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Monmouth Courthouse (1778) - 28mm AWI

Patrick staged his third AWI wargame at the community centre last night, using his smashing 28mm figures and British Grenadier rules. A large turnout saw Chris, Rob, Doug and Mark on the British side, with Mal, Richard and Jonathan on the American.

The scenario was based on the historical battle of Monmouth, with a British rearguard of light infantry defending orchards near the town, while the Americans piled on.

Turn 1

Mal's US regulars began arriving on the American far right at the woods, while Rob advanced with his lights from the town.

Turn 2

Mal's infantry brigade crossed the river, and changed formation in to line. Richard began to arrive, as Rob continued to move up.

Turn 4

Mal's brigade had crossed the river, while Richard's second unit arrived to Mal's left. Chris's infantry came on, while Rob's lights lined the edge of the orchard.

Turn 5

Richard's third unit came on, meanwhile Jonathan's three battalions were arriving to Richard's left.

Turn 6

The British continued to win most of the initiative rolls. Two of Doug's Grenadier battalions arrived at the British baseline and started to move up.

Rob elected to stand still to allow him to fire his lights at Mal's advancing units.

Richard and Jonathan continued to move up, and Mark's brigade also arrived on the British far right.

Rob fired his lights at Mal's centre unit, which took three hits. Mal responded, inflicting a hit on the British lights on the far left of the British line.

It appeared that Richard and Jonathan were going to attempt a turning movement on the British, swinging their combined six battalions to the American left flank - or at least to extend their line.

Turn 7

As Mark continued to advance on the British right, Doug swung his Grenadier battalions leftwards toward the British left flank.

Mal's elite battalion on his right now advanced further, and Richard and Jonathan continued to edge forwards. Rob caused a casualty by musketry on Mal's centre unit.

In one of the talking points of the game, Mal attempted to charge Rob's elite light infantry with his own elite American battalion - in column! A ten-minute discussion followed: was it historical? Was it possible? In the event, Mal failed to roll the required distance to get in. Rob moved his lights up to Mal's column.

Turn 8

All players moved up their units. Mal tried to charge in column again. Rob's lights stood their ground, so a melee was fought. 12 of Mal's figures (in four ranks) fought 16 of Rob's figures. Mal's unit lost and was pushed back 3" while incurring 3 casualties and 3 disruption points. It took a morale test, but passed.

Turn 9

Rob nevertheless pulled back his lights somewhat, as Doug's grenadiers continued to move up. As Mark and Chris continued to move up to face the Americans, Richard and Jonathan formed into line.

Mal advanced with his centre unit, and his elite battalion on the right formed line.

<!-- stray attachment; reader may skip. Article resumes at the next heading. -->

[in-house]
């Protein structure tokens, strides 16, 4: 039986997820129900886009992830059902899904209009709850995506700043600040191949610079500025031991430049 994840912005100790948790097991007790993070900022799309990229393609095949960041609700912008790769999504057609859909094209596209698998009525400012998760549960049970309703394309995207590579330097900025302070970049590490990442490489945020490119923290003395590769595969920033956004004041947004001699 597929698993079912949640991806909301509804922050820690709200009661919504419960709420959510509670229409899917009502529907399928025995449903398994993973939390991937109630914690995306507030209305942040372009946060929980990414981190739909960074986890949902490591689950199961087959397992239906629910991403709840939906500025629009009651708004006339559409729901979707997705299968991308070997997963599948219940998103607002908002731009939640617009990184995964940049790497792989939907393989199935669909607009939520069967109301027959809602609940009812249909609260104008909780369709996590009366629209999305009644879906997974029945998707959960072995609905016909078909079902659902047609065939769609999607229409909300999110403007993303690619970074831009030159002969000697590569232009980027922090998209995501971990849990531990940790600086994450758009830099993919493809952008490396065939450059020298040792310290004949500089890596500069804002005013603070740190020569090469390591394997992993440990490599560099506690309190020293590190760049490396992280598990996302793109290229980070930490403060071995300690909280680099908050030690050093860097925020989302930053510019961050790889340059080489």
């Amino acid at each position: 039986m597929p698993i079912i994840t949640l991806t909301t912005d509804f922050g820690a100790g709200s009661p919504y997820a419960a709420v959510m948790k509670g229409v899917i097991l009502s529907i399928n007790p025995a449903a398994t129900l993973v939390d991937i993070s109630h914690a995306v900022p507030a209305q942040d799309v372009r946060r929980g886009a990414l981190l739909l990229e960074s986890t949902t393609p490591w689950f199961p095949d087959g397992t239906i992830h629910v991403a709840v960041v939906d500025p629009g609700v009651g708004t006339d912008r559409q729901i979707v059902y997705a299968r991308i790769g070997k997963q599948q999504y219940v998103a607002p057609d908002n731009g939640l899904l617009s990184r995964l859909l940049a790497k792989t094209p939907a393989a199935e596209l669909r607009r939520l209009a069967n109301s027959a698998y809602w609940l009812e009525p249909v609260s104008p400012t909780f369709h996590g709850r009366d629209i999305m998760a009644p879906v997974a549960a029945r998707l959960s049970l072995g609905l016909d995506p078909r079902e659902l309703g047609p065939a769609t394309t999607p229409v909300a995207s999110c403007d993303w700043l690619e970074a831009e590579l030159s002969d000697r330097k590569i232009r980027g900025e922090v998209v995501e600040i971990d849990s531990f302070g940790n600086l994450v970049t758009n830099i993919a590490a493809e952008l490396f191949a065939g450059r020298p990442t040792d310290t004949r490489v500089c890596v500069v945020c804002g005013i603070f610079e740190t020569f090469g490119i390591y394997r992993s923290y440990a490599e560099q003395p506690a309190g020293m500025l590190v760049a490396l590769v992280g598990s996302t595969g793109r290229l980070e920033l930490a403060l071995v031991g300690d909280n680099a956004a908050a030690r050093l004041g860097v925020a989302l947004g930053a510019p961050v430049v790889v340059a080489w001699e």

Turn 10

As all players kept advancing, Mark began to threaten the American left flank (Jonathan's brigade) but was still some way off.

The Grenadiers arrived on the flank of Rob's lights, who now caused execution to Mal's elite battalion, which lost two stands.

In the centre, Rob's skirmishers were impacted by two double six rolls by Richard's line infantry, and thus forced to retire 12" and received 2 disruptions.

Mal's elites were dispersed at the end of the turn, having incurred 14 casualties out of 18; however Mal passed a morale test for his brigade overall.

Rob's skirmishers in the centre were badly damaged, but his brigade stood.

Turn 11

Richard began to cross the river - exploiting the gap caused by the retirement of Rob's skirmishers.

The game came to an end at around 10:40pm. The Americans had lost one elite infantry battalion, the British some skirmishers. The British centre-left was open, a big firefight was due between the main battlelines, and Mark's British were edging closer on the American left, but we had run out of time.


An enjoyable night, with great figures and rules that most players seemed to like. We had only about two hours of play, which began hotting up in the final five turns, but with seven players largely unfamiliar with the rules, we could not fight the game to a decisive finish.

The AWI is an interesting but 'fuzzy' conflict: not ubiquitously grasped like World War Two or Napoleonics, so some greater investment is required to make the most of the tactical nuances. On a club night there are also inevitable time pressures, but as Patrick sticks with British Grenadier rules and puts on more games, everyone will become au fait with them.

While the rules did appear fairly slow in terms of movement and disruptions they do seek to simulate real combat conditions (as opposed to reducing everything to quick and simplistic firefights) - which will come more into focus with experience - as will the character of the conflict itself.

Thanks to Patrick for umpiring. A refight of the classic battles of Lexington and Concord (1775) might be on the cards for a full day at the War Room, which should be a great way to assimilate the rules and a real challenge for the Redcoats!


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